From Newsmax Health
Type 1 diabetics may be able to free themselves from insulin shots with injections of their own stem cells.
A research team from the University of São Paulo in Brazil and Northwestern University near Chicago has treated patients with Type 1 diabetes by treating them with their own stem cells.
In 2007, Dr. Julio Voltarelli of the University of São Paulo reported the successful treatment of 15 patients with Type 1 diabetes who were able to eliminate the daily, painful grind of insulin injections. In the new study, which included an additional eight patients, the stem-cell treatment led to the resurgence of insulin-producing beta cells in the pancreas.
“I wouldn’t use the word cure,” said Dr. Richard Burt of Northwestern University, a co-author. “But it appears we changed the natural history of the disease. It’s the first therapy for patients that leaves them treatment-free — no insulin, no immune suppression for almost five years,” he told Time magazine.
The treatment extracts and stores a patient’s stem cells. Patients then receive drugs, similar to those cancer patients receive, to destroy their immune systems. During the procedure, the elements in their immune systems that destroy the insulin-producing cells also are destroyed. When the stored stem cells are re-injected into patients, the cells regenerate a new immune system free of the elements that attack and kill the insulin-producing cells.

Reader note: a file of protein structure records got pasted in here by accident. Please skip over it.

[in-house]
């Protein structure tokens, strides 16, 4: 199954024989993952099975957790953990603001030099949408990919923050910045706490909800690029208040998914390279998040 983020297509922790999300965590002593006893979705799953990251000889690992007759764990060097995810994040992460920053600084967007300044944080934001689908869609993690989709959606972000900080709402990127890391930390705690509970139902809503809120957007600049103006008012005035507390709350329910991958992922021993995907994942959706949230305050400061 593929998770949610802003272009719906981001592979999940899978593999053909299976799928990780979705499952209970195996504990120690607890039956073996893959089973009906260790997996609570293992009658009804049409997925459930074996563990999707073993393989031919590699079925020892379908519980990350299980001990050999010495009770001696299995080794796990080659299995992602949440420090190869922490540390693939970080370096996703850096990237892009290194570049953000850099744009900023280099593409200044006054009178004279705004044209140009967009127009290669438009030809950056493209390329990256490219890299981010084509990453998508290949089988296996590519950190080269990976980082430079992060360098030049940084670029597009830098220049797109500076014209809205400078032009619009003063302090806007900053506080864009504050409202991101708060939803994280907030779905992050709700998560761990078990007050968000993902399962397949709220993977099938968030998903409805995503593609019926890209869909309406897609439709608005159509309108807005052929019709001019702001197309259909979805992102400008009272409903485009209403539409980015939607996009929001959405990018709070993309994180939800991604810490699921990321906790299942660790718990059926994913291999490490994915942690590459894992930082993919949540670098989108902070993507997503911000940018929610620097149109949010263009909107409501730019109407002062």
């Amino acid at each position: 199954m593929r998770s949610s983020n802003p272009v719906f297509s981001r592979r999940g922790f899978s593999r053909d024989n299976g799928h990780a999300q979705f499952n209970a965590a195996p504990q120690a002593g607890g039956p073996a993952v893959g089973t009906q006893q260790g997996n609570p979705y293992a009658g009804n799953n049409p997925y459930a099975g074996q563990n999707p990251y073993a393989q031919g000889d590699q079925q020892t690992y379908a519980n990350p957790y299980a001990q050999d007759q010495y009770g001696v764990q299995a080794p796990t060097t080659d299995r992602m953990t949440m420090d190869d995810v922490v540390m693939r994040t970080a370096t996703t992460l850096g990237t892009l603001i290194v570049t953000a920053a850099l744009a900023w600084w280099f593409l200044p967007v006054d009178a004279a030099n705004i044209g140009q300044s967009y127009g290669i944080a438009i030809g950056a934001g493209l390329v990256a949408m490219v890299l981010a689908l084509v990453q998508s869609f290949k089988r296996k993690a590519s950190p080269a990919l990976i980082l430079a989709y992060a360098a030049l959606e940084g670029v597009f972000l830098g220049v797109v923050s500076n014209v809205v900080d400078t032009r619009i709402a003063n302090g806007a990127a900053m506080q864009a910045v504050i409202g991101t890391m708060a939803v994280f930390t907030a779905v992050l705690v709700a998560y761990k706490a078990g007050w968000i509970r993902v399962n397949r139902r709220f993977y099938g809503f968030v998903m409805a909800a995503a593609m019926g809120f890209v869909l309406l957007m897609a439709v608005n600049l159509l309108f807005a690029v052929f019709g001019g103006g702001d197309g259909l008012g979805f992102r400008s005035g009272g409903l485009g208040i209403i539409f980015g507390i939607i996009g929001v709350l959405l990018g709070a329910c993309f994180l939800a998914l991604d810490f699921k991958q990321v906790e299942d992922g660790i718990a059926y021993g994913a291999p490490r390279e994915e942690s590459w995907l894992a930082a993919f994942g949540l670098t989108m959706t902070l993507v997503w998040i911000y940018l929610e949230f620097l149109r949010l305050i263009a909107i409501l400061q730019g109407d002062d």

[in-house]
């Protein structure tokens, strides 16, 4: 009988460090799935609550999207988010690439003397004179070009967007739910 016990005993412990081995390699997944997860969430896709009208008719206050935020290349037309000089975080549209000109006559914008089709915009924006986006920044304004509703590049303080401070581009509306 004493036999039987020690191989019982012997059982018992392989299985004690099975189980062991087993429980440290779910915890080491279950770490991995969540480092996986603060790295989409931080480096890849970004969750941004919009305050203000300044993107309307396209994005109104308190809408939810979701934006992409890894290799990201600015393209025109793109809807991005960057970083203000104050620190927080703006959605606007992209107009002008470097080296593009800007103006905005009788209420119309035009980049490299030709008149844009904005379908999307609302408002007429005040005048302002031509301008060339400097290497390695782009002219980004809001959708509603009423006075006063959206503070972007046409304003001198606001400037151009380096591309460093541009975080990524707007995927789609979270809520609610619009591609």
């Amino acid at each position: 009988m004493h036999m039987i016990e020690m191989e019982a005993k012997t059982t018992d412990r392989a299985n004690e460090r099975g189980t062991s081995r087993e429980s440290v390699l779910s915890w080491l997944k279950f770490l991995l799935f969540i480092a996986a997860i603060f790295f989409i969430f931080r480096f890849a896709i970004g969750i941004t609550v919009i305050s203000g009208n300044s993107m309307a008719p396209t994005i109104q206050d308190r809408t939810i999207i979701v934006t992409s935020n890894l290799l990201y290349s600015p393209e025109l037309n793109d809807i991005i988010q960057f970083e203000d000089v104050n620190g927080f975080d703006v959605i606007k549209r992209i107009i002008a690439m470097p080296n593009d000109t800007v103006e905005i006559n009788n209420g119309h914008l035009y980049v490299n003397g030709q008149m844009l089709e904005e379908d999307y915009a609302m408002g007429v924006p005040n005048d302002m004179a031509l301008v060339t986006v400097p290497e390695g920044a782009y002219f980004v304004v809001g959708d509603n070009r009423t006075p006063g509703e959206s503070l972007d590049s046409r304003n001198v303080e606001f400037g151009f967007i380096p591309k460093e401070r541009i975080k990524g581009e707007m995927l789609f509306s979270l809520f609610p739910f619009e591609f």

The treatment helped 20 of the 23 diabetics. Patients were free of insulin injections in an average of 31 months, and 12 remain insulin-free. Even though eight had to return to using insulin, the amounts needed were reduced. In some patients the levels of C-peptide, a component that is a result of insulin being produced, tripled.
Type 1 diabetes occurs when a patient’s immune system attacks itself and begins destroying cells in the pancreas that produce insulin, the hormone that keeps blood sugar levels even. In the past, it was referred to as “juvenile diabetes” because the majority of cases were diagnosed in children. More than 1 million Americans, both adults and children, have the disease.